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Millennium World Peace Summit of Religious and Spiritual Leaders

28 August 2000

A Call to Dialogue, address by Konrad Raiser, United Nations, New York, 28-31 August 2000.

Mr. Secretary-General, Mr. President of the General Assembly, Mr Secretary-General of the World Peace Summit, Excellencies, Eminences, fellow participants, friends.

We gather here in this Millennium World Peace Summit of Religious and Spiritual Leaders at a time when many millions of our sisters and brothers hunger and thirst for righteousness, for justice, for peace. We have come as those who bear responsibility for keeping alive hope for the least of these, our sisters and brothers. In an age of the cynical use of power, we come as religious leaders to assert the truth that it is God who reigns over all for the good of the whole Creation and those who dwell in it.

We meet in a time of great transition from an age of secularism which tended to despise religion. Today, peoples around the world are looking again to religion as a source of spiritual values which transcend earthly power. In religion people are finding new sources of community bonds, of human solidarity, of hope for a better future

As General Secretary of the World Council of Churches, a fellowship of 337 Christian member churches in over 100 countries in all the world's regions, I speak to you this morning out of the experience of more than fifty years of efforts to promote dialogue among Christian churches and between them and people of other faiths.

All true religion wills justice, peace and harmony. Yet, as we engage here in dialogue we are conscious of the fact that wars are being fought in many parts of the world appealing to the name of religion. Our own religious communities are being divided along lines of competing doctrines or as a result of alliances between religious and national, ethnic and other secular groupings which have assumed a holy character. As was the case in the age of secularism, religion continues to be misused by those controlling power whose interests have little to do with religion, faith or the spirituality of believers.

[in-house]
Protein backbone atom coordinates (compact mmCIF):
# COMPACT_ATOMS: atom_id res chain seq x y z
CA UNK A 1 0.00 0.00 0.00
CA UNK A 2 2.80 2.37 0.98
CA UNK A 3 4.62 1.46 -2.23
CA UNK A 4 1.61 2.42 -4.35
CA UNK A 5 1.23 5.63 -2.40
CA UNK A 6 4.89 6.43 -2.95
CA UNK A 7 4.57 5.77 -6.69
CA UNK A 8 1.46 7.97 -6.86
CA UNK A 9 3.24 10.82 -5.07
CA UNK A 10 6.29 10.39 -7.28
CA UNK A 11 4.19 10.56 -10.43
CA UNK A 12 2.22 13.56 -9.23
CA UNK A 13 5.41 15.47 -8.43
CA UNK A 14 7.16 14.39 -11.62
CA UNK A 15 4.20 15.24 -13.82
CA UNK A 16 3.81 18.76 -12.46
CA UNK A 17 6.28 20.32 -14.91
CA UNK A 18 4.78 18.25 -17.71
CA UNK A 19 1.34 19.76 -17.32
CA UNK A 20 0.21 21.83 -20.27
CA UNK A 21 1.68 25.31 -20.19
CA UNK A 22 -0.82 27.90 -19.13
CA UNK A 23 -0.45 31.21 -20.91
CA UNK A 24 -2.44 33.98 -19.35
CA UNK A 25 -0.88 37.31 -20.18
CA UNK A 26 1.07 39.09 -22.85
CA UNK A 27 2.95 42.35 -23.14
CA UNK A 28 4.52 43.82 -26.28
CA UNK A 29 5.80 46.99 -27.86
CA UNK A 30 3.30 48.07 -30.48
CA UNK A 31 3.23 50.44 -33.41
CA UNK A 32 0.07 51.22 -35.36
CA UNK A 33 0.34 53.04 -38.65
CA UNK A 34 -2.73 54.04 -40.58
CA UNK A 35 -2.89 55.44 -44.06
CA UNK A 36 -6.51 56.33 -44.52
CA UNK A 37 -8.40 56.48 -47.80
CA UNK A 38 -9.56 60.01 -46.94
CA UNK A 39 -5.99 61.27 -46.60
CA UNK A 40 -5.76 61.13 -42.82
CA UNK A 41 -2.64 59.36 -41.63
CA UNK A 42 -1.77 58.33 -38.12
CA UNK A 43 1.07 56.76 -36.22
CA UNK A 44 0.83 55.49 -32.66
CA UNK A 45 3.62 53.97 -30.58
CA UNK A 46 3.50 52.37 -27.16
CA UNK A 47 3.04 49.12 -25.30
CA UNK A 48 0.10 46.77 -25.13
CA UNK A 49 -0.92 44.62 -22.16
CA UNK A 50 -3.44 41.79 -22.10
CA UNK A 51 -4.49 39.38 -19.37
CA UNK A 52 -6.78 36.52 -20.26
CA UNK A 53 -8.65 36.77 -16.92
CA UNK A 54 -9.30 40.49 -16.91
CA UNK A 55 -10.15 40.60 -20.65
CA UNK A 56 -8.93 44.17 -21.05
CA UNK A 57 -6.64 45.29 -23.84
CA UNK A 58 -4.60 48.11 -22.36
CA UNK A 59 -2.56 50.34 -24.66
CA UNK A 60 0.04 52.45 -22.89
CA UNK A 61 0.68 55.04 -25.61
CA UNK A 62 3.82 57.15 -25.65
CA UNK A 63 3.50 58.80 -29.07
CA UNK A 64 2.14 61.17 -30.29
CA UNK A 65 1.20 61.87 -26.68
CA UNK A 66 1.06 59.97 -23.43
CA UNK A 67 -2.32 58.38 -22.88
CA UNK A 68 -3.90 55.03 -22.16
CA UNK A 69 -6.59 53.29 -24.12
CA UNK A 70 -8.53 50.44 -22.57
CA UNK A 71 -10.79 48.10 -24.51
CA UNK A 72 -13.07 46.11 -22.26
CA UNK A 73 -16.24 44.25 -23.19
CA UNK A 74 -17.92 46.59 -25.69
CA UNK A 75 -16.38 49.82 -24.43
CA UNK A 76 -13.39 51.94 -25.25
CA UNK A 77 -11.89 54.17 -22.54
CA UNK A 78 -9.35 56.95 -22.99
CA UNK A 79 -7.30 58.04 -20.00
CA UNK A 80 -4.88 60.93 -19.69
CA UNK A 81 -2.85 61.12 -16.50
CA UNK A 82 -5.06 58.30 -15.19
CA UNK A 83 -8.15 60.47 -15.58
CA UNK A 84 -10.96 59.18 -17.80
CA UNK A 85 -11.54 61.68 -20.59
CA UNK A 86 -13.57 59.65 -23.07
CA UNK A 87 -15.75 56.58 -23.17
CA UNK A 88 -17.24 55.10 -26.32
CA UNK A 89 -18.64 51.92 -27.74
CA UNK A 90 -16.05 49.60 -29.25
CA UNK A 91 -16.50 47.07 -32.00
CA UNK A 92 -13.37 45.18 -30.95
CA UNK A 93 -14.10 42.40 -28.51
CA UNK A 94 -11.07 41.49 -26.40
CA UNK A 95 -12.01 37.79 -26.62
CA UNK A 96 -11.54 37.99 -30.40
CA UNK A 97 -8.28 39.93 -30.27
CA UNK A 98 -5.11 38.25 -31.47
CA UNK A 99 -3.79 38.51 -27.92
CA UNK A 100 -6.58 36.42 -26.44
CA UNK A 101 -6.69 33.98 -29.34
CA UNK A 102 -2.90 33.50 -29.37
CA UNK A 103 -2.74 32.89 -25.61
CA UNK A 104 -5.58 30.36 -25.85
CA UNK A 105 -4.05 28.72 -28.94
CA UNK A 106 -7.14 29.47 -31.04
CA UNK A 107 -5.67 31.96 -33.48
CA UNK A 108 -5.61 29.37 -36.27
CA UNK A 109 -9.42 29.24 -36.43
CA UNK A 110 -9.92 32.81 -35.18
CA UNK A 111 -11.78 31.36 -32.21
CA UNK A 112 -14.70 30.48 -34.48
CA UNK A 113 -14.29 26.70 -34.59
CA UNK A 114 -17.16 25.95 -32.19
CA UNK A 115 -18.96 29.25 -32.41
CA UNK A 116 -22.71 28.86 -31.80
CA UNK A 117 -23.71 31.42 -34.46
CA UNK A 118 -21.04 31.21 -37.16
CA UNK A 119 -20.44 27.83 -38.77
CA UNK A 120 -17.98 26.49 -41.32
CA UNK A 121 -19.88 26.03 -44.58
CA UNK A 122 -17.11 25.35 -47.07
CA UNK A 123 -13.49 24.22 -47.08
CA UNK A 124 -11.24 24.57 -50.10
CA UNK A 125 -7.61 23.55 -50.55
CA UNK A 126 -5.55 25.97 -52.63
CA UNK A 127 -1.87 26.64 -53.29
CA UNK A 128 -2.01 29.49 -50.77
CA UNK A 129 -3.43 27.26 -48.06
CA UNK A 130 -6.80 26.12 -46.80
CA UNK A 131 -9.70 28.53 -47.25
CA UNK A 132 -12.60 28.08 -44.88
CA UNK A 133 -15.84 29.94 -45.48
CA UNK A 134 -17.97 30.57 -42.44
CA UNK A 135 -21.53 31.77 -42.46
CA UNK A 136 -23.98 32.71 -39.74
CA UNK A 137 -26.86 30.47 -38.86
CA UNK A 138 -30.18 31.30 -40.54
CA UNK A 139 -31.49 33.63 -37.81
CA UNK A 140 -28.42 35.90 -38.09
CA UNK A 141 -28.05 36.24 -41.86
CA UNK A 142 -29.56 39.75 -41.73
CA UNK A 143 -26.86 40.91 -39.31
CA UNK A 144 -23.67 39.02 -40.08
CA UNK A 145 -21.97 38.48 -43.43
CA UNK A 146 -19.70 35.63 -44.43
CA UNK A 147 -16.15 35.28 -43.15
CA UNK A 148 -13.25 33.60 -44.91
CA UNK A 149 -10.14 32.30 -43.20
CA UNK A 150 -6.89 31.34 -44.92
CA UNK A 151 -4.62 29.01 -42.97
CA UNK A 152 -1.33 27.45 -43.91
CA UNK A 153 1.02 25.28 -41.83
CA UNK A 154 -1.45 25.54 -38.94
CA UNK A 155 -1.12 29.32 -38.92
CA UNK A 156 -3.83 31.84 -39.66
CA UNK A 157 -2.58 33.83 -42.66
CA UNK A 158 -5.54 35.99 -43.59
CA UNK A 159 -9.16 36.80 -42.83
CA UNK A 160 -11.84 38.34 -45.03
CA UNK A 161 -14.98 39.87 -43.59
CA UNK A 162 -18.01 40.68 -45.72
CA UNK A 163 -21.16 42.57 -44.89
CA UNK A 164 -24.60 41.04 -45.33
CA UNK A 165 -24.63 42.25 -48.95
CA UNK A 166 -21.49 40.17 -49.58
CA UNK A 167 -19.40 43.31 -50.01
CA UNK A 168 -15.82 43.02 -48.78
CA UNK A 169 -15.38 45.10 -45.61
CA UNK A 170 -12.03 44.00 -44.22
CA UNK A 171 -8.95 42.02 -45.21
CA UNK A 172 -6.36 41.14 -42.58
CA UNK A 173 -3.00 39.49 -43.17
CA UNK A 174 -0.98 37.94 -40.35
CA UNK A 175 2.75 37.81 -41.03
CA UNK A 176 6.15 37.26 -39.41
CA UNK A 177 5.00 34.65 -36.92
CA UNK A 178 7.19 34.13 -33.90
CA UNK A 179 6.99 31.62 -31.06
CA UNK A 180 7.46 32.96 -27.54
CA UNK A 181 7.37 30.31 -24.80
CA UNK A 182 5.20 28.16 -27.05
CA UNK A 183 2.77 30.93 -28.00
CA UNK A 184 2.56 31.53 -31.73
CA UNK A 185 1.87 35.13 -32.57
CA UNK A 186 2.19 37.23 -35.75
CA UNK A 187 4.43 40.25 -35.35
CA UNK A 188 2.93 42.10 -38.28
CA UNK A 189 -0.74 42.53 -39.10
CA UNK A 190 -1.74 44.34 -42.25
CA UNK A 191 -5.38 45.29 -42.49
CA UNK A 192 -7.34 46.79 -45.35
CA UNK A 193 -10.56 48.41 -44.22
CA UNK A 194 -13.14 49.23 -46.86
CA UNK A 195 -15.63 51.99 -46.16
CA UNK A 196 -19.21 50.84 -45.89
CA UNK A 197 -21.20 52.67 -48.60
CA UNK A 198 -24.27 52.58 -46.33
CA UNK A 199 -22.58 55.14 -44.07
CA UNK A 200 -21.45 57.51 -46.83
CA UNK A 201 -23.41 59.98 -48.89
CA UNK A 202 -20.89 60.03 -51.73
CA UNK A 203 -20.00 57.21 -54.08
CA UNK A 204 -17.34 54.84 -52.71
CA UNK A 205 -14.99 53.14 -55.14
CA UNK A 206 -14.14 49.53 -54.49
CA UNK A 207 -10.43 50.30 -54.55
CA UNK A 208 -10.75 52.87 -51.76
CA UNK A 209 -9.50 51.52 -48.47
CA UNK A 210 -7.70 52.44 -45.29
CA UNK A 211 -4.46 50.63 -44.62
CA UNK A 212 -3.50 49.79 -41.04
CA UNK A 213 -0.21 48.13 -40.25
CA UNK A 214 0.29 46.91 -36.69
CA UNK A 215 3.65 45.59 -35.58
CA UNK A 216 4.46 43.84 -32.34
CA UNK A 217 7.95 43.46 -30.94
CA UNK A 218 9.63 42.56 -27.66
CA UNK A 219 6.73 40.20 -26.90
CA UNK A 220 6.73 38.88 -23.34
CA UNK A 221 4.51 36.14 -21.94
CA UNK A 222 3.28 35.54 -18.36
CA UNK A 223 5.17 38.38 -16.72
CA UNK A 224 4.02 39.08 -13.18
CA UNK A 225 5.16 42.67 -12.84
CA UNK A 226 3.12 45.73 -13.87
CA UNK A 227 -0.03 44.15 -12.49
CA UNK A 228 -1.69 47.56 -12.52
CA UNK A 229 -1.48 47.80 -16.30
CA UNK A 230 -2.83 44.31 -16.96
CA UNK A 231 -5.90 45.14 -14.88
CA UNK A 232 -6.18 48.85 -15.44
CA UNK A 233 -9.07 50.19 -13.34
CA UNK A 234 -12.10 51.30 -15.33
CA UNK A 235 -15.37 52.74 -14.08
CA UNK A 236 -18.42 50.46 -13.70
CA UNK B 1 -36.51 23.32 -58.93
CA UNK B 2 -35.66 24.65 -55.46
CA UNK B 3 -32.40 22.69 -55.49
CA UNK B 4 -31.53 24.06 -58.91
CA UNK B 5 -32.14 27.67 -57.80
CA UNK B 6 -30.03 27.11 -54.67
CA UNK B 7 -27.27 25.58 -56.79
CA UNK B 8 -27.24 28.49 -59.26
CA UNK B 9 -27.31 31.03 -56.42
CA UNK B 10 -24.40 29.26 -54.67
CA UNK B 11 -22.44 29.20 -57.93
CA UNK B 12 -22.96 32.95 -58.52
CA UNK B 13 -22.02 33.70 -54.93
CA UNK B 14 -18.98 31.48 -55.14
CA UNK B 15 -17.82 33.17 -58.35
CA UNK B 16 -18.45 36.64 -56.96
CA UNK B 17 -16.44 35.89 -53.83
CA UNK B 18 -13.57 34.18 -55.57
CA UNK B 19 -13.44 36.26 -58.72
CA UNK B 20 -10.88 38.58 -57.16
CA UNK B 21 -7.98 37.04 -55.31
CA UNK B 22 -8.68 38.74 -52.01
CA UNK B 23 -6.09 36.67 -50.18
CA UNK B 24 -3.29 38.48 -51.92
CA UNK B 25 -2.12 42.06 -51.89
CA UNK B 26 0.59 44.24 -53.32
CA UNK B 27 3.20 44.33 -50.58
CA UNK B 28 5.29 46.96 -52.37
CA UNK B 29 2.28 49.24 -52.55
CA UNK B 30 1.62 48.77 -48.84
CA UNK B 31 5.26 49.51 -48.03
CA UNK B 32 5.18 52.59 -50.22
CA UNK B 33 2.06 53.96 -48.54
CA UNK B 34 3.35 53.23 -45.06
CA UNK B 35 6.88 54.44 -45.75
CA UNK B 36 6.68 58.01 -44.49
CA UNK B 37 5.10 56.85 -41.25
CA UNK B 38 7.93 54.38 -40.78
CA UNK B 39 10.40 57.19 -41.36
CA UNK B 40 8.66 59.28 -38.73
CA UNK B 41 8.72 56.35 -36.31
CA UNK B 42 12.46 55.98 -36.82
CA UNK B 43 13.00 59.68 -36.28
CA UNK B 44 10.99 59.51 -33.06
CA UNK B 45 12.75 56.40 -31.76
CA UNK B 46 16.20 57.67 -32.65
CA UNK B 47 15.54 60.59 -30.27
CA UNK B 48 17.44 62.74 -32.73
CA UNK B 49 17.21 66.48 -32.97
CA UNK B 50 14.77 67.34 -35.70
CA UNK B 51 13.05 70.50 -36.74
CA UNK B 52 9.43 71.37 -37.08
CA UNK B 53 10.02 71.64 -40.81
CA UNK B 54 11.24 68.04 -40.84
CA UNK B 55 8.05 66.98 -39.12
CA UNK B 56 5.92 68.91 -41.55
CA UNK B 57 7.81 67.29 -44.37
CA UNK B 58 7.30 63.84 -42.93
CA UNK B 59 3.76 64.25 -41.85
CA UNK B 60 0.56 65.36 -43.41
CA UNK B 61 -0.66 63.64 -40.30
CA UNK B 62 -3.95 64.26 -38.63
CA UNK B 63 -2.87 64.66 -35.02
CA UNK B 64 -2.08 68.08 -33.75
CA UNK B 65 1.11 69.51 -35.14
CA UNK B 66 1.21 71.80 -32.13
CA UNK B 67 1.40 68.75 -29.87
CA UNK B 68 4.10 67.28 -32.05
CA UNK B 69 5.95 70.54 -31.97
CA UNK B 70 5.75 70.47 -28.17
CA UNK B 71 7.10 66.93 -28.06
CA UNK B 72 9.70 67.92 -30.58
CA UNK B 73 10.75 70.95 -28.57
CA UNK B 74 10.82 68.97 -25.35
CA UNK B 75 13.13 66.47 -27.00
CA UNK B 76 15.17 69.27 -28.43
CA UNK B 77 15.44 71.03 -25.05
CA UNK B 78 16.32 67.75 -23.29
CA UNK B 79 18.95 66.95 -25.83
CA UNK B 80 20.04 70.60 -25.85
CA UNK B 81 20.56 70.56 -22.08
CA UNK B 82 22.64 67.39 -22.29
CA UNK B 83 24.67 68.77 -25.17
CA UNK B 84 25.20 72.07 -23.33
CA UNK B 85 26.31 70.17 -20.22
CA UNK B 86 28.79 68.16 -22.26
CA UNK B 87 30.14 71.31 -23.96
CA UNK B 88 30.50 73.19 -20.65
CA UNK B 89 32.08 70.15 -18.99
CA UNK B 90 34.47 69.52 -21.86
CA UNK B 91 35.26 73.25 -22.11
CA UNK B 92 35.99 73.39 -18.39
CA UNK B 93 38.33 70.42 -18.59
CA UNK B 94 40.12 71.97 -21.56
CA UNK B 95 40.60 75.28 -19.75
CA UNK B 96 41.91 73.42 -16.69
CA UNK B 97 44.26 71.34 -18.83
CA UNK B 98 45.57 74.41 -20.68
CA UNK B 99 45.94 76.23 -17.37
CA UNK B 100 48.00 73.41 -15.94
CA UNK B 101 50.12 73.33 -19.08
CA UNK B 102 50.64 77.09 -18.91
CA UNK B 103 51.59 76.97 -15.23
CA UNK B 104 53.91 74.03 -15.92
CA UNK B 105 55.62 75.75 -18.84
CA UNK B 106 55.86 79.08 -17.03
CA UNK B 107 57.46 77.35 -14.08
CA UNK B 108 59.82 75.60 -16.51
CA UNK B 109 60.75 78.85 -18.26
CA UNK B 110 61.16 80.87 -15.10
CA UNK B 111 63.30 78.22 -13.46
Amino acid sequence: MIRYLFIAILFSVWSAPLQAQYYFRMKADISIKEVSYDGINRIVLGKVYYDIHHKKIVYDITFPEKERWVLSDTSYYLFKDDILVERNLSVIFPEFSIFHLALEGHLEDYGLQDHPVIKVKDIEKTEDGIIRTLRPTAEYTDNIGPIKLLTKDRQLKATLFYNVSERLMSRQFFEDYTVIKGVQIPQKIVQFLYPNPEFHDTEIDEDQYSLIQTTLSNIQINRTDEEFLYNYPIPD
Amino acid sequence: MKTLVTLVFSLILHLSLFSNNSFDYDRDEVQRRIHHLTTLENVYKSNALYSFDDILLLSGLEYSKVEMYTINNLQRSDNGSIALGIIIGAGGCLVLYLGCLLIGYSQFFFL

Mr Secretary-General,

Dialogue within and between religions requires not just tolerance but deep respect for the other in his or her authentic relationship with the Holy. True dialogue should enable each partner to deepen his or her own faith or belief, not to weaken or abandon it. We seek not an amalgam of spiritual truths, some sort of global set of minimum religious values or a shared code of behaviour comprised of eternal truths drawn from our various faiths. Rather we seek ways to create a global culture of mutual respect which will provide a model to those who bear responsibility for governance at all levels of society, be it in the private, communal or public spheres.

Most of us will agree, I think, that the spirit of secularism which either sought to abolish religion, or to restrict it to the sphere of personal spirituality has contributed to a breakdown in both public and private morality. But as religious and spiritual leaders we should be honest with ourselves and with the world and therefore admit that we have too often remained silent in the face of this breakdown in ethics and morality. Some of our own institutions have at times been complicit with or have even succumbed themselves to such abuses of public trust and responsibility to God.